Testicular cancer incidence statistics

Cases

New cases of testicular cancer, 2013, UK

 

Proportion of all cases

Percentage testicular cancer is of total cancer cases, 2013, UK

 

Age

Age that almost half of testicular cancer cases are diagnosed, 2011-2013, UK

 

Trend since 1970s

Testicular cancer incidence rates have increased since the late 1970s, GB

 

Testicular cancer is the 16th most common cancer among males in the UK (2013), accounting for 1% of all new cases of cancer in males.[1-4]

In 2013, there were 2,296 new cases of testicular cancer in the UK.[1-4] The crude incidence rate Open a glossary item shows that there are 7 new testicular cancer cases for every 100,000 males in the UK.

The European age-standardised incidence rates Open a glossary item (AS rates) do not differ significantly between the constituent countries of the UK.[1-4]

Testicular Cancer (C62), Number of New Cases, Crude and European Age-Standardised (AS) Incidence Rates per 100,000 Population, Males, UK, 2013

England Wales Scotland Northern Ireland UK
Cases 1,954 95 185 62 2,296
Crude Rate 7.4 6.3 7.2 6.9 7.3
AS Rate 7.2 6.6 7.0 6.7 7.1
AS Rate - 95% LCL 6.9 5.3 6.0 5.0 6.9
AS Rate - 95% UCL 7.5 7.9 8.0 8.4 7.4

95% LCL and 95% UCL are the 95% lower and upper confidence limits Open a glossary item around the AS Rate. Open a glossary item

ASR calculated with ESP2013. Not comparable with ASRs calculated with ESP1976.

Testicular cancer incidence rates throughout the UK vary significantly between cancer networks, with the highest rates in the south west, northern England, and areas of Scotland and Wales, and the lowest rates in London and eastern England.[5,6] This may reflect demographic (e.g. ethnicity) variation between regions.

References

  1. Data were provided by the Office for National Statistics on request, July 2015. Similar data can be found here: http://www.ons.gov.uk/ons/search/index.html?newquery=cancer+registrations.
  2. Data were provided by ISD Scotland on request, April 2015. Similar data can be found here: http://www.isdscotland.org/Health-Topics/Cancer/Publications/index.asp.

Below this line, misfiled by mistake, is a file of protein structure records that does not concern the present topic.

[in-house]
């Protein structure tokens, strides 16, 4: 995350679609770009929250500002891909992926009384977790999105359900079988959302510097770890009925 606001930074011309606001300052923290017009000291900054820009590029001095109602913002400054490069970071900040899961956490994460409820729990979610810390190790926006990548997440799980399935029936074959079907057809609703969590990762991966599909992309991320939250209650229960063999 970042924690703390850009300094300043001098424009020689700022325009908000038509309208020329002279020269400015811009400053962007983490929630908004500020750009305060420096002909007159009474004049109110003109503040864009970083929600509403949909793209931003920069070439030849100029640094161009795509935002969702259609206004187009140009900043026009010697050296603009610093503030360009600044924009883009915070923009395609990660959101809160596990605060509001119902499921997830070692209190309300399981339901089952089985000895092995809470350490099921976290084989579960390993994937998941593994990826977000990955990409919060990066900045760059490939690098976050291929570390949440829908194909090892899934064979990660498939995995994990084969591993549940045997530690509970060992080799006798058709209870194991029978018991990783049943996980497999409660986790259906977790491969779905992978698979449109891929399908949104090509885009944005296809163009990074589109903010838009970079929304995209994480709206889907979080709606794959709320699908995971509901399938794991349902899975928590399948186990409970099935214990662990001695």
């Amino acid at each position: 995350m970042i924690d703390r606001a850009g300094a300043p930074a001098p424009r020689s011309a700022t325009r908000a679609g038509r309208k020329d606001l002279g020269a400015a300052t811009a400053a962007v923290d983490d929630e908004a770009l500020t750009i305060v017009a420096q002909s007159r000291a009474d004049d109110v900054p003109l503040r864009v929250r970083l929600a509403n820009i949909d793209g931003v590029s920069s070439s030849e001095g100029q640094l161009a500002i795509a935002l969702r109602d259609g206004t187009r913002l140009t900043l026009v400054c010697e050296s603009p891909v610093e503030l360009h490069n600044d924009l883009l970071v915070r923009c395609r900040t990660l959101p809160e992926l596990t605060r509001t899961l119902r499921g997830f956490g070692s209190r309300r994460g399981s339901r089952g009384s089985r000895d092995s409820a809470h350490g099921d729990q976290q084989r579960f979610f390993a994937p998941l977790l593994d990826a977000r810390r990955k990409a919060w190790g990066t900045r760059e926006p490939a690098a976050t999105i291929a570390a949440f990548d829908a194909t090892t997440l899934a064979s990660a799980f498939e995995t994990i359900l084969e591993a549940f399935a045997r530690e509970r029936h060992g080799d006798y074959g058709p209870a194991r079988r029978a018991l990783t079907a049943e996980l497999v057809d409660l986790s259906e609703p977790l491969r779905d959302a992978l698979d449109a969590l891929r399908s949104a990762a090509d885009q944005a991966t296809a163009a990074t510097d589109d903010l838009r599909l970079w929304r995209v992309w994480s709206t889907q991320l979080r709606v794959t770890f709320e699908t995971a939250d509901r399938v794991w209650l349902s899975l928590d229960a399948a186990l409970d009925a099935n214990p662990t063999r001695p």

3. Data were provided by the Welsh Cancer Intelligence and Surveillance Unit on request, February 2015. Similar data can be found here:http://www.wales.nhs.uk/sites3/page.cfm?orgid=242pid=59080.
  4. Data were provided by the Northern Ireland Cancer Registry on request, March 2015. Similar data can be found here: http://www.qub.ac.uk/research-centres/nicr/.
  5. NCIN, Cancer Incidence and Mortality by Cancer Network, UK, 2005. London: NCIN; 2008.
  6. Testicular cancer (C62) European age-standardised incidence rates by UK Health Boundaries, males, 2008-2010. These data were extracted from the UK Cancer Information Service, version 4.5b 001 on 06/01/2014
Last reviewed:

Testicular cancer incidence is strongly related to age, with the highest incidence rates overall being in younger males – the converse pattern to most cancers. In the UK in 2011-2013, on average each year almost half (47%) of cases were diagnosed in males aged under 35.[1-4]

Age-specific incidence rates rise sharply from around age 15-19, peak in the 30-34 age group, and subsequently drop sharply, rising slightly in males aged 90+.[1-4]

Testicular Cancer (C62), Average Number of New Cases per Year and Age-Specific Incidence Rates, Males, UK, 2011-2013

The age distribution of testicular cancer cases may reflect an association with pubertal hormones.

References

  1. Data were provided by the Office for National Statistics on request, July 2015. Similar data can be found here: http://www.ons.gov.uk/ons/search/index.html?newquery=cancer+registrations.
  2. Data were provided by ISD Scotland on request, April 2015. Similar data can be found here: http://www.isdscotland.org/Health-Topics/Cancer/Publications/index.asp.
  3. Data were provided by the Welsh Cancer Intelligence and Surveillance Unit on request, February 2015. Similar data can be found here:http://www.wales.nhs.uk/sites3/page.cfm?orgid=242pid=59080.
  4. Data were provided by the Northern Ireland Cancer Registry on request, March 2015. Similar data can be found here: http://www.qub.ac.uk/research-centres/nicr/.
Last reviewed:

Testicular cancer incidence rates have increased by 90% in males in Great Britain since the late 1970s.[1-3] This includes an increase followed by stability during this time.

European age-standardised Open a glossary item (AS) incidence rates increased by 82% between 1979-1981 and 2004-2006, but have since remained stable.[1-3]

Testicular Cancer (C62), European Age-Standardised Incidence Rates, Great Britain, 1979-2013

ASR calculated with ESP2013. Not comparable with ASRs calculated with ESP1976.

Over the last decade in the UK (between 2002-2004 and 2011-2013), testicular cancer AS incidence rates in males have increased by 11%.[1-4]

Testicular Cancer (C62), European Age-Standardised Incidence Rates, UK, 1993-2013

ASR calculated with ESP2013. Not comparable with ASRs calculated with ESP1976.

Testicular cancer incidence trends are difficult to explain in terms of prevalence of risk factors or changes in diagnostic techniques or data recording.[5]